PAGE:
There has been evidence found on the island to evidence that the history of Brac stretches back to Bronze and Iron Ages. At that time the Illyrians named the island Brentos (meaning stag) whilst the Greeks later gave it the name Elaphusa. Like much of Dalmatia, the island of Brac also subsequently became part of the Roman Empire although little evidence of the Empire can be seen today.
The Croatian people found their way to Brac in the 7th century, with the island becoming part of the Croatian Kingdom of King Tomislav in the 10th century. In the following centuries, Brac flipped between rule by the Venetian Empire and the Croatian Kings as well as the Croatian-Hungarian Empire. Bosnian King Stjepan Tvrtko I took control of much of the Dalmatian region – including Brac – in 1390, although his death the following year then saw Sigismung, King of Hungary, take control. In 1420, the island finally became part of the Venetian Empire for a longer time, with the island governed by a Count nominated by the Venetian Senate.
With the fall of the Empire in 1797, Brac fell to the Austrians for an initial brief period, interrupted by periods of rule by the French (in 1805), the Russians (end of 1806) and the French again (1807-1814). Brac once again became part of the Austrian Empire in 1814 after the fall of Napoleon.
The island’s spell under Austrian rule saw economic and cultural improvements, with Supetar established as the main administrative center of the island in 1827. Brac’s population peaked at the beginning of the 20th century, following which was a period of significant emigration (largely due to a vine lice epidemic affecting much of the islands grape crops, causing many winemakers to suffer) with many leaving for Latin America.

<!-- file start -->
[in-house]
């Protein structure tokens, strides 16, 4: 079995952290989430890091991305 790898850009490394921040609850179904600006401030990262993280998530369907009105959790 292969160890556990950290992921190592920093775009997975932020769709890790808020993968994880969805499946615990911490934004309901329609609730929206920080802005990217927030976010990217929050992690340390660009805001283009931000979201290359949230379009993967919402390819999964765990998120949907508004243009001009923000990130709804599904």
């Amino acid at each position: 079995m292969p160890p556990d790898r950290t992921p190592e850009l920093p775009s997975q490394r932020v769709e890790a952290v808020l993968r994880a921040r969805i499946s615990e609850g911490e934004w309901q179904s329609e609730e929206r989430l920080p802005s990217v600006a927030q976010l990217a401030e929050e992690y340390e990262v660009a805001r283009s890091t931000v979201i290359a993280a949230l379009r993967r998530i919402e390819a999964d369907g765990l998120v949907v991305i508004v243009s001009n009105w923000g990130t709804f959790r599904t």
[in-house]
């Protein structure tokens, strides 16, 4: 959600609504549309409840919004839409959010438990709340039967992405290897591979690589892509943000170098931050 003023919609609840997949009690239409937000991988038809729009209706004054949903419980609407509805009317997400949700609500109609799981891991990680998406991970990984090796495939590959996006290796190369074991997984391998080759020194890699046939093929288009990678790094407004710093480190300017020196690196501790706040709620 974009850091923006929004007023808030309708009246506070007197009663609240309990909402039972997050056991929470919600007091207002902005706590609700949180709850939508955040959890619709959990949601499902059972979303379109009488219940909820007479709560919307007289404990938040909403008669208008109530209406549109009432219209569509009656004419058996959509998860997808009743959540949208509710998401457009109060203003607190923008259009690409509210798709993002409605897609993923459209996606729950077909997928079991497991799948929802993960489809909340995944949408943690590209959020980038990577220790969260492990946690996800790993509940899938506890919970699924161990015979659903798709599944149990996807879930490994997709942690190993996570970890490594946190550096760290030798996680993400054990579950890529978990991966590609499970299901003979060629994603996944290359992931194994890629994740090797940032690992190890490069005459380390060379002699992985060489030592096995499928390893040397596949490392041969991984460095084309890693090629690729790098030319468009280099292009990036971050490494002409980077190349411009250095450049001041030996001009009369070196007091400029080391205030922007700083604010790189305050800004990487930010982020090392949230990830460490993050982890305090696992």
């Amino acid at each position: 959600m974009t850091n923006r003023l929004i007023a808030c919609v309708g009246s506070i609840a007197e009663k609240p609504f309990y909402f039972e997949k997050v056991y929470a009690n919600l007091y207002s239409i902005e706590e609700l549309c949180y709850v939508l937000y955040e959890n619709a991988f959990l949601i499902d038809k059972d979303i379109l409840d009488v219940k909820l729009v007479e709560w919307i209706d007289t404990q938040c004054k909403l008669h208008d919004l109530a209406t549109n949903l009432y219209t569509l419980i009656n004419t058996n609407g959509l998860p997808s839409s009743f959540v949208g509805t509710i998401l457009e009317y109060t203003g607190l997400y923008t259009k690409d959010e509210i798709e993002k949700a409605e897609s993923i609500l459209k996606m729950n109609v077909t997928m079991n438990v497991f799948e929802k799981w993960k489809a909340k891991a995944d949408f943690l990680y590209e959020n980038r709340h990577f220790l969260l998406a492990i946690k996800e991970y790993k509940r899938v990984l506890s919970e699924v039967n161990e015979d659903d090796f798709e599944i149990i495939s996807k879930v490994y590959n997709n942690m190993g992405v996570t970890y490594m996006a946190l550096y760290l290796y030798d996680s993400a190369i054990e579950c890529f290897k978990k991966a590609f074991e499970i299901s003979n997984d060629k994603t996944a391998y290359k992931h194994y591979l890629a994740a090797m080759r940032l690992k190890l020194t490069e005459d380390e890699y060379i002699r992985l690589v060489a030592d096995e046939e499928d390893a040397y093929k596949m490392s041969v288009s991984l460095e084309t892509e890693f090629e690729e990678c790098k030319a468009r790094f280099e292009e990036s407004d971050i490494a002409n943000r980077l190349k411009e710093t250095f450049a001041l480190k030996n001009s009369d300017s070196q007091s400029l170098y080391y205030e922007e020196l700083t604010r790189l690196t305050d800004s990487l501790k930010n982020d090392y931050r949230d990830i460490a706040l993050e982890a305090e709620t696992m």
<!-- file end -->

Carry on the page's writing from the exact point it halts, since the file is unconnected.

After becoming part of the Kingdom of Serbs, Croats and Slovenes after World War I, Brac was occupied by Italy (in 1941) and then by German forces in 1944, although their defeat in July of that year meant the island was freed from their control. After World War II, as with the rest of Croatia, Brac once again became part of Yugoslavia until Croatia declared its independence in 1991.
The largest places are Pucisca and Supetar. Major farming products are olive oil, wine and fruit (sour cherries and almonds); chief occupations include also livestock breeding and fishing. Fish canneries are located in Postira and Milna.
The two main tourist centers, Supetar and Bol, are quite different: Supetar is pleasant if unassuming, while Bol revels in its more exclusive appeal with the long pebbly beach Zlatni Rat that extends lasciviously into the Adriatic and adorns 90% of Croatia’s tourism posters.
The most outstanding cultural monument of Brač is the monastery known as Pustinja Blaca (Blaca Desert), built far up in the hills by Croatian Glagolitic monks in the 15th century. The monastery, where a mystic and contemplative atmosphere prevails, nas an old astronomical observatory and a museum collection.